I've been waiting for 'Kill Bill: The Whole Bloody Affair' to come out on DVD, Blu-ray -- hell, even Betamax since the day I saw Vol. 1. Not to be a total cliché, but Quentin Tarantino was a galvanizing force in my transformation from movie lover to true cinephile, and the prospect of pouring over even more little details in his puree of pop culture influences and inspirations has excited me since the day I knew such a version of the film existed. All of which is why the announcement that Tarantino would be hosting a run of 'The Whole Bloody Affair' at the New Beverly Cinema, the Los Angeles repertory house he rescued from being shuttered, felt like an especially exciting turn of events, not the least of which because its release (in any format) started to feel like it might never happen.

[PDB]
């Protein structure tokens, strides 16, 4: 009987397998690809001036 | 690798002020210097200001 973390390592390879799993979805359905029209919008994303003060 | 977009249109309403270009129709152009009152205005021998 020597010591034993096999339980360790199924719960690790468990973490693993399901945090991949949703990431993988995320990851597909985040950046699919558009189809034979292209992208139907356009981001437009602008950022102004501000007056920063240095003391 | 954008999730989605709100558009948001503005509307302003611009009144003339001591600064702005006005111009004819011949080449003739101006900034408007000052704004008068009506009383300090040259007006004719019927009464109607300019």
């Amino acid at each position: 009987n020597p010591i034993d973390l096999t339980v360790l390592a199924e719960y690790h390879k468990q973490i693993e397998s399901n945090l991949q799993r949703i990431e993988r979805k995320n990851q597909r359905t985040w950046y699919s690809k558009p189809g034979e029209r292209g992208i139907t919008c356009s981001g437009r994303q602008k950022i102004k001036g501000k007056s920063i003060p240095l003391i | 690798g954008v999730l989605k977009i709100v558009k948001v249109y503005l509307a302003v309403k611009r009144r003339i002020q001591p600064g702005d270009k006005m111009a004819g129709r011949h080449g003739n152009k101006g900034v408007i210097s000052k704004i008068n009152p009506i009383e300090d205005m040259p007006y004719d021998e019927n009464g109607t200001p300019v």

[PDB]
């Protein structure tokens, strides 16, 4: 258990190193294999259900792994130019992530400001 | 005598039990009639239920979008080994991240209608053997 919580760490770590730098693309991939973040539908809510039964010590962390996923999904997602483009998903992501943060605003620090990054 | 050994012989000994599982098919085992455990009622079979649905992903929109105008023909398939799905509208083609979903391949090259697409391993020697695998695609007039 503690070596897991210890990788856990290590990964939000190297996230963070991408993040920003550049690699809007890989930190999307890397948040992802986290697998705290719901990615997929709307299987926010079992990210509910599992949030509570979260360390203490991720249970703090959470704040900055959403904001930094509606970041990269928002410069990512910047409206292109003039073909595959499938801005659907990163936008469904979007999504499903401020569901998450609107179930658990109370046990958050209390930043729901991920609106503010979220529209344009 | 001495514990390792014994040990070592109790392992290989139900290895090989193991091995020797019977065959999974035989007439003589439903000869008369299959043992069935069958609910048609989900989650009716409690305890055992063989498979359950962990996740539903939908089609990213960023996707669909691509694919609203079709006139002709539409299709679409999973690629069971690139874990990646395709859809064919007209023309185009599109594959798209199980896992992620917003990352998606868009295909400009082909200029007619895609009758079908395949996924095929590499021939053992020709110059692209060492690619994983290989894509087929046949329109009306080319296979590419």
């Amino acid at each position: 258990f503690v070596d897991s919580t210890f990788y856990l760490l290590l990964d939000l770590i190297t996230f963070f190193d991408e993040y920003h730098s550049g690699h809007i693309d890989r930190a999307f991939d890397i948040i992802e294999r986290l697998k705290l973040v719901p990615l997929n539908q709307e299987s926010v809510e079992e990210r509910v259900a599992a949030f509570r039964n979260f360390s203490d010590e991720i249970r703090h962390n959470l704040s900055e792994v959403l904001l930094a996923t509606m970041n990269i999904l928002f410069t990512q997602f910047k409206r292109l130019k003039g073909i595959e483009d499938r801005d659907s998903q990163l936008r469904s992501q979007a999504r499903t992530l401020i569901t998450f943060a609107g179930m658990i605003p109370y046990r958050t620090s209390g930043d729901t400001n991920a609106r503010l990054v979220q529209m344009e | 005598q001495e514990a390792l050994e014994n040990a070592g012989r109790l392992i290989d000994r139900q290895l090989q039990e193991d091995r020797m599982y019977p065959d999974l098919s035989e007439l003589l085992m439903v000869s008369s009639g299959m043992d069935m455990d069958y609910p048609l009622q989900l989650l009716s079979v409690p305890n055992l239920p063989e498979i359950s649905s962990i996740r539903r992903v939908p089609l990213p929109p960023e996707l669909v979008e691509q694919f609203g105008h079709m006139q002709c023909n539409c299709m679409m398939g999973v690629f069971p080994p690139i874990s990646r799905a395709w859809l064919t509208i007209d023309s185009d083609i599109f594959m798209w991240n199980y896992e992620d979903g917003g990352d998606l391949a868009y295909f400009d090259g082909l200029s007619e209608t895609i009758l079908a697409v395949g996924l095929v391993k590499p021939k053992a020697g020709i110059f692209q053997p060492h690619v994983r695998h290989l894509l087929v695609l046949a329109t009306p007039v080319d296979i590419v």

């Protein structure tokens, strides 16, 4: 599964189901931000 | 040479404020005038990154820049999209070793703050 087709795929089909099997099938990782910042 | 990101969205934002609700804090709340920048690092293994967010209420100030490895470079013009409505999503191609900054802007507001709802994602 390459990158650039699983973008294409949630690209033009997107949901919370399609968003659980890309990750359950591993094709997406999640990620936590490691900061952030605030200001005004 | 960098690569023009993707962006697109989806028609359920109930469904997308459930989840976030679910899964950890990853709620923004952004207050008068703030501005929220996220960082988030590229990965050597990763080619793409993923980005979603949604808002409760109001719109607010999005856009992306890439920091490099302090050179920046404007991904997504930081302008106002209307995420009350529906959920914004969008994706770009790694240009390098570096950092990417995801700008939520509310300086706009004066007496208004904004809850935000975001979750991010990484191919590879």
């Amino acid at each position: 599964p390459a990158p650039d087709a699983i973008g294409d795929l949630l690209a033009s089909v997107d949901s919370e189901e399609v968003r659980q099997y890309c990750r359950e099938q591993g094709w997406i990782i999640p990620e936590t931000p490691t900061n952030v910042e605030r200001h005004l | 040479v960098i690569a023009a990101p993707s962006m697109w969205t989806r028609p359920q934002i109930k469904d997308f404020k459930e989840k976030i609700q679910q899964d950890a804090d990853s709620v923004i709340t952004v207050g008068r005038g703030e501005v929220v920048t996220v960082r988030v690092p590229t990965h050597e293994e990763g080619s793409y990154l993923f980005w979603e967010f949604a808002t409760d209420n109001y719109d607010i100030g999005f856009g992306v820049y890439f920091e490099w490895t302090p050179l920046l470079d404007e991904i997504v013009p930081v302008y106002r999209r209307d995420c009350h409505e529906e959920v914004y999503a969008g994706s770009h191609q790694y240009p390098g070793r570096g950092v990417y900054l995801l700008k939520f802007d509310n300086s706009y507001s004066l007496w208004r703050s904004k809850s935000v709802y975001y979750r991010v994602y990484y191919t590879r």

Mind you, the cut that Tarantino premiered at Cannes – and is being shown at the New Beverly through April 7 via the same print – features slightly different content in both volumes, which probably means that I'm not actually "revisiting" the same film that I saw in 2003 and '04. But the question that nevertheless remains is whether 'Kill Bill,' in any incarnation, has the same energy, the same impact as it once did. And so, 'The Whole Bloody Affair' is the subject of this week's "Shelf Life."